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Judi Lynn

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Member since: 2002
Number of posts: 87,389

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State, ‘paramilitaries’ responsible for most of Colombia’s human rights violations: Report

State, ‘paramilitaries’ responsible for most of Colombia’s human rights violations: Report
Sep 22, 2014 posted by Joel Gillin

The vast majority of human rights violations in Colombia last year were committed by paramilitaries and government forces, according to a conflict analysis NGO.

In the report published this summer by the Center for Research and Public Education (CINEP), the group registered a total of 1,332 human rights violations against Colombian civilians last year.

Groups that had emerged from officially defunct paramilitary organization AUC were the biggest offenders, responsible for some 44% of the violations, while state forces, including the military and police, were responsible for 43%. The FARC and other guerrilla groups committed about 15% of the violations.

Groups like the Urabeños or the Aguilas Negras were suspected of carrying out the vast majority of homicides and threats, while the police received most complaints over assault.


Peru Plans to Abolish Iconic Amazon Indigenous Reserve, NGO Claims

Peru Plans to Abolish Iconic Amazon Indigenous Reserve, NGO Claims
Written by David Hill
Friday, 19 September 2014 16:31

Plans are afoot to abolish a reserve for vulnerable indigenous peoples in Peru’s Amazon in order to exploit massive gas deposits and facilitate Christian evangelization, according to a report by Lima-based NGO Perú Equidad - Centerfor Public Policies and Human Rights. The report, La Batalla por “los Nanti,” argues that Peruvian state institutions, gas company Pluspetrol, and the Dominican mission have adopted a series of behind-the-scene tactics intended ultimately to “dissolve” or “extinguish” the reserve.

Established in 1990, what is now called the Kugapakori-Nahua-Nanti and Others’ Reserve (KNNOR), is officially intended to protect the lives and territories of indigenous peoples living in what Peruvian law calls “isolation” and “initial contact.”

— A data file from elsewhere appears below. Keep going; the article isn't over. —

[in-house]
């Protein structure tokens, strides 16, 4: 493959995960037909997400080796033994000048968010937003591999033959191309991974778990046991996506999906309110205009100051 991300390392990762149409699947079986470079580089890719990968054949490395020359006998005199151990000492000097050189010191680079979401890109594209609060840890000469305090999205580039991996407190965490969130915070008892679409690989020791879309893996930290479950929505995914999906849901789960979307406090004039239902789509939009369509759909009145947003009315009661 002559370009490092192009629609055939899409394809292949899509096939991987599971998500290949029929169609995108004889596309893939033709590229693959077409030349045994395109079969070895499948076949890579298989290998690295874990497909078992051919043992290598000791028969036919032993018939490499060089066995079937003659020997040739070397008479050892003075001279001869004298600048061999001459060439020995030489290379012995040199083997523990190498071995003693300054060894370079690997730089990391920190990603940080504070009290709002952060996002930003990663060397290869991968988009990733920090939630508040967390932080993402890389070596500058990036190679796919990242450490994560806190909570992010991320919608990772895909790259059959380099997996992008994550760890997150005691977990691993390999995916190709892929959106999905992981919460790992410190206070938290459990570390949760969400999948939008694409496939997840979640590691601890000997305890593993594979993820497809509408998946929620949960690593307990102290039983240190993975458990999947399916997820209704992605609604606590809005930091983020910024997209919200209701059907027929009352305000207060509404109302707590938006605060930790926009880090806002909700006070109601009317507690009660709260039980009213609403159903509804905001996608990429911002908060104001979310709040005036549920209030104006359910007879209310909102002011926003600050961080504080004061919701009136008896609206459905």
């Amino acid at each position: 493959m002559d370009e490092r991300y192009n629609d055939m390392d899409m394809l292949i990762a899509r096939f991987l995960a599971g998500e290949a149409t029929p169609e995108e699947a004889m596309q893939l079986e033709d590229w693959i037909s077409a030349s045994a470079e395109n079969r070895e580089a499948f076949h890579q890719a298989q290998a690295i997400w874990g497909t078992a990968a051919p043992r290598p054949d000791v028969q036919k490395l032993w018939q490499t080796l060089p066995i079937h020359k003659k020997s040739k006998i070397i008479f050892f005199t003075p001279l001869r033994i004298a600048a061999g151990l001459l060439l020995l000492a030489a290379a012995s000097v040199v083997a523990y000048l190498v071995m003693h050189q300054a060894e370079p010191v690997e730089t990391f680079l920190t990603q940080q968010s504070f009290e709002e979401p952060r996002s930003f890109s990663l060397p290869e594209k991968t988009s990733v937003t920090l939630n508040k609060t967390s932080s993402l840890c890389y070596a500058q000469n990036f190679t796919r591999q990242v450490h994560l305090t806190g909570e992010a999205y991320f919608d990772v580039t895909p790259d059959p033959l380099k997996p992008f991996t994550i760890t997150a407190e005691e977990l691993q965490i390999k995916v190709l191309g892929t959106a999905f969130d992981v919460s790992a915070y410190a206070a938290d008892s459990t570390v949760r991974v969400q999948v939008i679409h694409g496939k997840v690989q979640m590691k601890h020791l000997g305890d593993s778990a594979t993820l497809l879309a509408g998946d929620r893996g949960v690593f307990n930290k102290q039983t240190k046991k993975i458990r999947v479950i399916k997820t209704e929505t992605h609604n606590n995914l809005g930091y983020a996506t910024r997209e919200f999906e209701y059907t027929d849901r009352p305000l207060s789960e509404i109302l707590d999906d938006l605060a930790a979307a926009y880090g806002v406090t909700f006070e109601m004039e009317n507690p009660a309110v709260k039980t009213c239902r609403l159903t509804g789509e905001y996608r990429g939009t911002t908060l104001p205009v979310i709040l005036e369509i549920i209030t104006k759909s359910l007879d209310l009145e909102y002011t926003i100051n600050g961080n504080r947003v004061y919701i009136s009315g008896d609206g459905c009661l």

Although almost 25 percent of the KNNOR has been included within a gas concession run by Pluspetrol for over 10 years, Perú Equidad believes the reserve now stands to be abolished altogether in order to facilitate operations in the concession as well as open up new areas outside of it. Pluspetrol’s concession, called “Lot 88”, includes the San Martín and Cashiriari gas fields to the north and south of the River Camisea. The Camisea gas project, as operations are known, is Peru’s largest ever energy development scheme.

“There is an obvious strategy to dissolve the reserve, which will mainly benefit Pluspetrol,” the report reads. “State sectors interested in expanding the gas frontier are participating actively. So too is the Dominican mission, for which the reserve is an obstacle to missionizing.”


Terror on Embassy Row: The assassination of Orlando Letelier

Sun Sep 21, 2014 at 06:00 AM PDT.

Terror on Embassy Row: The assassination of Orlando Letelier

by Denise Oliver Velez
for Daily Kos.


Those who escaped being massacred, disappeared, or tortured in Chile became part of a global resistance and protest movement. One major center of that resistance was the Chilean ex-pat community in Washington, D.C., home to former members of the Allende regime and their families.
I was living in D.C. in the mid-'70s, working on building a Pacifica radio station, WPFW-FM. Pacifica already had a Washington News Bureau there, and the bureau head was a Chilean-American, Paz Cohen. One of the volunteers at the bureau, who was helping to build the new station was José, a young Chilean, son of the former ambassador to the U.S., Orlando Letelier, one of the most vocal and visible leaders of the resistance.

On the morning of September 21, 1976, Pacifica staff and volunteers were already at work. Paz had planned to catch a ride into downtown from Adams Morgan, with her friend Orlando, but stayed home with a head cold.

At 9:35 AM the car, driven by Orlando Letelier, carrying his co-worker Ronni Moffitt and her husband, Michael, blew up at Sheridan Circle, in the city's Embassy Row. Orlando and Ronni were killed, and Michael was injured. It was a political assassination.

We got the news right away and listened in pain, horror and disbelief. The rest is part of history, a history with a story that continues up to this day and beyond.


Germany’s African Genocide

Weekend Edition September 19-21, 2014
The Nambia Legacy

Germany’s African Genocide


How outrageous, how heartbreaking, how truly grotesque! Windhoek City – the capital of Namibia – is, at one extreme full of flowers and Mediterranean-style villas, and at the other, it is nothing more than a tremendous slum without water or electricity.

And in between, there is the town center– with its Germanic orderly feel, boasting ‘colonial architecture’, including Protestant churches and commemorative plaques mourning those brave German men, women and children, those martyrs, who died during the uprisings and wars conducted by local indigenous people.